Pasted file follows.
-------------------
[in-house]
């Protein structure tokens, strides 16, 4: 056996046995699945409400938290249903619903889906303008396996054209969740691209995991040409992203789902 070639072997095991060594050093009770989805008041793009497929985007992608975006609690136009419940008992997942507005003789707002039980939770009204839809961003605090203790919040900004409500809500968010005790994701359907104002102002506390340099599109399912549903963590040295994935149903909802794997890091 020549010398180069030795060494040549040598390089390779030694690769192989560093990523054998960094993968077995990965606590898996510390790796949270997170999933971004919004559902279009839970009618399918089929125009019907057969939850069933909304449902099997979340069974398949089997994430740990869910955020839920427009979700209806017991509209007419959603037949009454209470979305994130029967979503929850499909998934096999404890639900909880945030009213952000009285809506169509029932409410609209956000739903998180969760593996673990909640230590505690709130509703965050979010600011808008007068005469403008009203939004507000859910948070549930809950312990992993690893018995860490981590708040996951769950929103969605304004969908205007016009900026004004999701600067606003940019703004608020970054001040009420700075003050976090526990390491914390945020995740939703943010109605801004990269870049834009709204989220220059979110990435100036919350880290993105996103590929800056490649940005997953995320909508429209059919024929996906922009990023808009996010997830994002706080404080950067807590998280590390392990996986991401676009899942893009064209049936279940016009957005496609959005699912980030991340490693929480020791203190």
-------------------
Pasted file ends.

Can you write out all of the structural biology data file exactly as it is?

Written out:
[in-house]
């Protein structure tokens, strides 16, 4: 056996046995699945409400938290249903619903889906303008396996054209969740691209995991040409992203789902 070639072997095991060594050093009770989805008041793009497929985007992608975006609690136009419940008992997942507005003789707002039980939770009204839809961003605090203790919040900004409500809500968010005790994701359907104002102002506390340099599109399912549903963590040295994935149903909802794997890091 020549010398180069030795060494040549040598390089390779030694690769192989560093990523054998960094993968077995990965606590898996510390790796949270997170999933971004919004559902279009839970009618399918089929125009019907057969939850069933909304449902099997979340069974398949089997994430740990869910955020839920427009979700209806017991509209007419959603037949009454209470979305994130029967979503929850499909998934096999404890639900909880945030009213952000009285809506169509029932409410609209956000739903998180969760593996673990909640230590505690709130509703965050979010600011808008007068005469403008009203939004507000859910948070549930809950312990992993690893018995860490981590708040996951769950929103969605304004969908205007016009900026004004999701600067606003940019703004608020970054001040009420700075003050976090526990390491914390945020995740939703943010109605801004990269870049834009709204989220220059979110990435100036919350880290993105996103590929800056490649940005997953995320909508429209059919024929996906922009990023808009996010997830994002706080404080950067807590998280590390392990996986991401676009899942893009064209049936279940016009957005496609959005699912980030991340490693929480020791203190």